Tuesday, 21 July 2015

A Late Large Red

I have visited a few sites in the last week or so hoping to find a Migrant Hawker with no success so far, however there are always plenty of other species to see of course.

The ditch at Irthlingborough continues to entertain and I was able to get a few shots of the Small Red-eyes in their mating wheel, something I haven't managed before. Normally Small Red-eyes perch some distance from the bank, but thus narrow ditch gives great close-up views. Small Red-eyes are a also present across the A45 in the Pocket park and on the large lake just over the footbridge, I managed my first shot of this species on land, another shot I haven't managed before. It looks like a good year for this species!.

Numbers of Ruddy Darters are building well along with Emerald Damselflies. I visited Cransley reservoir for the first time in several years and was pleased to see that both of these are still breeding there. I should have gone earlier to check that the Hairys were still present so will make a note for next year. This is a large reservoir and I estimated 5000+ Common Blues!

The Beautiful Demoiselle is again present on the Brampton Valley Way and Harleston Heath near the golf course where David Warner recorded 13 adults on a small section of stream. Graham Martin sent a photo of a female seen in Salcey Forest.

At Yardley Chase on Saturday, I saw a lonely Large Red and a single Downy Emerald, both good late dates for their respective species.

Keep an eye out for Migrants, there must be some around!

Mating Small Red-eyed Damselflies

Male Small Red-eyed Damselfly (on land!)

Female Emerald Damselfly

Female Ruddy Darter

Male Ruddy Darter

Female Ruddy Darter

Female Ruddy Darter

Old Male Four-spotted Chaser

Male Large red Damselfly


Sunday, 12 July 2015

More Small Red-eyed Damslflies

I couldn't resist another trip to Irthlingborough on Friday to see more Small Red-eyed Damselflies. I brought along Tony from work too. There were plenty more about and we were lucky enough to find several pairs ovipositing. I hope that numbers increase over the next few weeks and will keep an eye on the population. In the air, the Emperor was showing well along with Four-spotted Chasers and Black-tailed Skimmers.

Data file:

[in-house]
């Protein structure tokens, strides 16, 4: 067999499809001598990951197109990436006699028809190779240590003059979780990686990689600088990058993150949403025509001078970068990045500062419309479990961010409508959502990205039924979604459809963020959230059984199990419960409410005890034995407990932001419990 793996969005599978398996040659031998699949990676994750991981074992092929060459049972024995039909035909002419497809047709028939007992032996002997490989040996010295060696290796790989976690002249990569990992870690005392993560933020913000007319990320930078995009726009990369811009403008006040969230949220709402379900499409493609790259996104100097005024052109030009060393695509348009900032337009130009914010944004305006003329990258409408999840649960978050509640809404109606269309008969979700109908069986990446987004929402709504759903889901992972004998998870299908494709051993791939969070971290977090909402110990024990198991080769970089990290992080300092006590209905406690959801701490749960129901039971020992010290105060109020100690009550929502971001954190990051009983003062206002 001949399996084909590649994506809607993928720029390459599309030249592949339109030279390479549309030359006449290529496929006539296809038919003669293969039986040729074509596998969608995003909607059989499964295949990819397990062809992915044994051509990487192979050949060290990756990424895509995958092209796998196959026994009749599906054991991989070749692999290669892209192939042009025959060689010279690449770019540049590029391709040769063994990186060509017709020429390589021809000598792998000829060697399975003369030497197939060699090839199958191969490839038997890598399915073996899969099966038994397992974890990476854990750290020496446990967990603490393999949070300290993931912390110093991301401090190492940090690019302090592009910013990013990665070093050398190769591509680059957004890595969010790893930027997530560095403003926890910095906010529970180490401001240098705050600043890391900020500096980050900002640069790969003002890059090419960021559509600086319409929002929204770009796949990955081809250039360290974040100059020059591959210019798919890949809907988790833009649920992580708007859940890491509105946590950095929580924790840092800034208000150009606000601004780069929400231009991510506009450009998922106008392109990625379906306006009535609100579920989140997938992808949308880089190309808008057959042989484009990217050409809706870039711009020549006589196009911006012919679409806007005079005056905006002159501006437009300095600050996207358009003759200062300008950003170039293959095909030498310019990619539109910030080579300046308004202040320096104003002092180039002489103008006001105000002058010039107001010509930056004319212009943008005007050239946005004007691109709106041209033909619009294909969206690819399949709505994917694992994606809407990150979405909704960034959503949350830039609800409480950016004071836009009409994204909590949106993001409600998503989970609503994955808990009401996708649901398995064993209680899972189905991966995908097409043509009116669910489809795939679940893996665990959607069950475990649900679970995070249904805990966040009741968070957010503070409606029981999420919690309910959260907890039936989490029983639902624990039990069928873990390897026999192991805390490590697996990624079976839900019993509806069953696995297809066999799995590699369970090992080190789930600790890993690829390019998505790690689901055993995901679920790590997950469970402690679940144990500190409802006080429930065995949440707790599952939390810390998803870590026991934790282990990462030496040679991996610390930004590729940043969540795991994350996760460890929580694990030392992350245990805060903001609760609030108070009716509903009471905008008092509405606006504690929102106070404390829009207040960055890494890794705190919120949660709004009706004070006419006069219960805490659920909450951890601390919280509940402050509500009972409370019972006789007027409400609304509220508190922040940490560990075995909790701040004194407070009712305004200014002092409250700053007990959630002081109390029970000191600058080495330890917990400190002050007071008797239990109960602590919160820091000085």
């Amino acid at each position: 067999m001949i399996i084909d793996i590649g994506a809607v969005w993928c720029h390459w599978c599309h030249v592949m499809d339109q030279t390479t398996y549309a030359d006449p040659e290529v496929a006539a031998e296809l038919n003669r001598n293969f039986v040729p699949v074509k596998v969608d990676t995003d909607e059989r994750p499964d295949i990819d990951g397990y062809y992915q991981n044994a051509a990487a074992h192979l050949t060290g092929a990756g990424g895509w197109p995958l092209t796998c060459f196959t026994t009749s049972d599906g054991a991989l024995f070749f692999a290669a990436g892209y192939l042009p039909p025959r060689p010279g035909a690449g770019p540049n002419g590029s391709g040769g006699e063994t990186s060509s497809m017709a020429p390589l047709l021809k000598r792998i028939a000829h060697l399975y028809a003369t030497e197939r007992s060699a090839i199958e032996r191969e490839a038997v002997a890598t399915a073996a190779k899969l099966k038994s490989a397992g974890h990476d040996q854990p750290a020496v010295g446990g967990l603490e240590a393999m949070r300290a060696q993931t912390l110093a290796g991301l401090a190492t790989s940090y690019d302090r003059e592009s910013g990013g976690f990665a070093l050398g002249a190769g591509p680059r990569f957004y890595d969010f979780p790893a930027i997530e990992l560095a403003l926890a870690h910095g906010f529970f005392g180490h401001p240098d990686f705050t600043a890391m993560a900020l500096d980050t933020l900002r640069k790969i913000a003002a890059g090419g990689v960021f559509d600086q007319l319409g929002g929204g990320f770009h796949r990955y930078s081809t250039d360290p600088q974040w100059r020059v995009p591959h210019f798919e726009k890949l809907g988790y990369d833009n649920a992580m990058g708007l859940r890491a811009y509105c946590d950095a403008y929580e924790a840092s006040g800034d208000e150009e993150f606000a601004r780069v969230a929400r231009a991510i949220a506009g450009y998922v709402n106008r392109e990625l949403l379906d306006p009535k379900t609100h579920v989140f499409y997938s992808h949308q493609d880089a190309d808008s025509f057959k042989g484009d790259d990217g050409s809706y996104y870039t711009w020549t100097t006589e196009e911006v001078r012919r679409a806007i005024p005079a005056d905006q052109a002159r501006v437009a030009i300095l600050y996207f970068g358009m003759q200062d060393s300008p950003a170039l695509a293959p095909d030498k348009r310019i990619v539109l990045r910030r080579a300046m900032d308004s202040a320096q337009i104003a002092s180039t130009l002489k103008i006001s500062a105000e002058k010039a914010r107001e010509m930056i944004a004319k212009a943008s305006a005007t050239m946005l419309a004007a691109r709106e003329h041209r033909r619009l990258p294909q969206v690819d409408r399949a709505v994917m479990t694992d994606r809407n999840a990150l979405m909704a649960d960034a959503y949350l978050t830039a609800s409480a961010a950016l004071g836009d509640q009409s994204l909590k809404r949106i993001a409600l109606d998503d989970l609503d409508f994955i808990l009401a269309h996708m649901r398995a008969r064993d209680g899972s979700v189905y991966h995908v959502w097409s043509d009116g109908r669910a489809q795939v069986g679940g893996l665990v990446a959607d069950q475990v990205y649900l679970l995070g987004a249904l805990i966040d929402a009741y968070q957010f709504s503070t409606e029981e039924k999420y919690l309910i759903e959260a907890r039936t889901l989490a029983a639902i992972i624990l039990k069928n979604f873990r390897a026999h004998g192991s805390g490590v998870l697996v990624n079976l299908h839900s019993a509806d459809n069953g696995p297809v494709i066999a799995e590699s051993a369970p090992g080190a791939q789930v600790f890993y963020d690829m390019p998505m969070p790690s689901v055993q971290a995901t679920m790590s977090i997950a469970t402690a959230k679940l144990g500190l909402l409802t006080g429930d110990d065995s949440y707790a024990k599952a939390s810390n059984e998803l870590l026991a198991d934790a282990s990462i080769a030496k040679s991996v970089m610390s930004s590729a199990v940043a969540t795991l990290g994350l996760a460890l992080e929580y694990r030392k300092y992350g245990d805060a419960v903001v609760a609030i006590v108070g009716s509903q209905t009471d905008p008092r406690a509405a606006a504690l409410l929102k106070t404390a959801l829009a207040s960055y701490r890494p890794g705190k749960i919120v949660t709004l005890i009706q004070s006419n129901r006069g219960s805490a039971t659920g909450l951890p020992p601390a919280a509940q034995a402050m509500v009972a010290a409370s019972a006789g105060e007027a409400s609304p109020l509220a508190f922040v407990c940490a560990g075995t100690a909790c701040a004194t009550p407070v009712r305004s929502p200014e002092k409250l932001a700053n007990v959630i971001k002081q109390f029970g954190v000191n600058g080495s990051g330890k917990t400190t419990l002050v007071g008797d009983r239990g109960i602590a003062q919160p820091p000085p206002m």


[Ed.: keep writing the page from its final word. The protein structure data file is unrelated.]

Friday, 10 July 2015

Two more species, still one to go.

The Greenway ditch at Irthlingborough is fast becoming this year's favourite site. Despite a slow start on my arrival, it ended up buzzing with 12 species. Two male Emperors hawked up and down, frequently harassed by a few Four-spotted Chasers. One of the males behaved nicely in front of my camera allowing a few good in flight shots. A couple of Brown Hawkers put in an appearance too, but didn't stay too long. I disturbed about 10 emergent Common Darters, but their flitting flight from perch to perch didn't allow any photos. I think they sensed I was stalking them, and as they are vulnerable to predation at this stage, they were keen to avoid being lunch. A single male Hairy scooted low down, with strong flight suggesting he has more life left in him which is good for 9 July. The latest I have seen Hairys is 14 July, which may be beaten this year. On the water's surface, plenty of Blue-tailed Damselflies were ovipositing, joined by a few pairs of Azures with Common Blues in the grasses. I spotted a single male Red-eye and hoped it was the Small Red-eye, but it was the "large" version, however I didn't have to wait long before I found the first of around 10 Small Red-eyes, which is earlier than usual as they normally appear after Migrant Hawkers. Black-tailed Skimmers buzzed around the muddy banks and an Emerald Damselfly flitted from reed to reed. No Broad-bodied Chasers appeared, which is a shame after the numbers seen in the preceding weeks. Still, 12 species for this ditch is a good score.

Rufescens-obsoleta form female Blue-tailed Damselfly ovipositing

Emerald Damselfly

Small Red-eyed Damselfly

Androchrome (male-like) form female Blue-tailed Damselfly ovipositing




Small Red-eyed Damselfly

Wednesday, 1 July 2015

Dragonflies don't like this heat

I arrived at work around 0755 and 23 degrees and stopped on the bridge across the River Ise from the car park. There was a female Emperor hawking around and 50+ Banded Demoiselles. By lunchtime, with temps around 35 degrees, the river had no activity. I went to Irthlingborough again to look for more Scarce Chasers, but perhaps the high temp kept them away. Along the new ditch, there were 8 Emperors including one ovipositing female. The males were hawking very low down, perhaps 5-10cm above the water instead of their usual ~1m. Their flights were brief, lasting 1-2mins before they would stop and rest up overhanging the water in shady sections, I managed a shot of one before he flew further away. Here they were clashing with the Broad-bodied Chasers and Black-tailed Skimmers. I guess this behaviour was a mechanism to retain their territories but not overheat in the high temps, which must have been 45+ in the sun. Activity was certainly lower than expected and I think the high temps were too much for them.

Tony Vials reports the first Brown Hawker, at Irthlingborough.

Male Emperor

Four-spotted Chaser

Black-tailed Skimmer

Black-tailed Skimmer